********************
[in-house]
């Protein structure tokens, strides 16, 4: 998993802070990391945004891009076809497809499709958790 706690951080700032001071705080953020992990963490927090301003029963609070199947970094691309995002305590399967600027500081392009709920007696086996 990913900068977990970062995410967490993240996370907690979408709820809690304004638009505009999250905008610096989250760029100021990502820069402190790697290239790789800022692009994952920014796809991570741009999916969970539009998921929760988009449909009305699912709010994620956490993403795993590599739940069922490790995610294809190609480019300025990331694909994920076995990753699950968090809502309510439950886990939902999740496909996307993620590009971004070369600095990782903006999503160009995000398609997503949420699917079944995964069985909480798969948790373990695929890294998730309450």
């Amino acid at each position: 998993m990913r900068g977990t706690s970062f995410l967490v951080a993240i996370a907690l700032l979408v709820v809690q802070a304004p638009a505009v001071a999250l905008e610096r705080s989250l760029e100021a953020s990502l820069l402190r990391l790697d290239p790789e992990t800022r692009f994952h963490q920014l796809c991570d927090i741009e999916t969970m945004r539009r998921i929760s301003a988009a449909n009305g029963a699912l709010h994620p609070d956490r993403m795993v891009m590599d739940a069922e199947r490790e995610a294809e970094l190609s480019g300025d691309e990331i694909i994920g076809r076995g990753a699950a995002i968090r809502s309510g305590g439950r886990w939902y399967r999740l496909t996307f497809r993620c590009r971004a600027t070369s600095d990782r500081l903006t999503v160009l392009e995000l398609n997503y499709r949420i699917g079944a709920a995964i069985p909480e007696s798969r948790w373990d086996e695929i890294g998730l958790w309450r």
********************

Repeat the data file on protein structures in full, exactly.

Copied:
[in-house]
């Protein structure tokens, strides 16, 4: 998993802070990391945004891009076809497809499709958790 706690951080700032001071705080953020992990963490927090301003029963609070199947970094691309995002305590399967600027500081392009709920007696086996 990913900068977990970062995410967490993240996370907690979408709820809690304004638009505009999250905008610096989250760029100021990502820069402190790697290239790789800022692009994952920014796809991570741009999916969970539009998921929760988009449909009305699912709010994620956490993403795993590599739940069922490790995610294809190609480019300025990331694909994920076995990753699950968090809502309510439950886990939902999740496909996307993620590009971004070369600095990782903006999503160009995000398609997503949420699917079944995964069985909480798969948790373990695929890294998730309450």
């Amino acid at each position: 998993m990913r900068g977990t706690s970062f995410l967490v951080a993240i996370a907690l700032l979408v709820v809690q802070a304004p638009a505009v001071a999250l905008e610096r705080s989250l760029e100021a953020s990502l820069l402190r990391l790697d290239p790789e992990t800022r692009f994952h963490q920014l796809c991570d927090i741009e999916t969970m945004r539009r998921i929760s301003a988009a449909n009305g029963a699912l709010h994620p609070d956490r993403m795993v891009m590599d739940a069922e199947r490790e995610a294809e970094l190609s480019g300025d691309e990331i694909i994920g076809r076995g990753a699950a995002i968090r809502s309510g305590g439950r886990w939902y399967r999740l496909t996307f497809r993620c590009r971004a600027t070369s600095d990782r500081l903006t999503v160009l392009e995000l398609n997503y499709r949420i699917g079944a709920a995964i069985p909480e007696s798969r948790w373990d086996e695929i890294g998730l958790w309450r």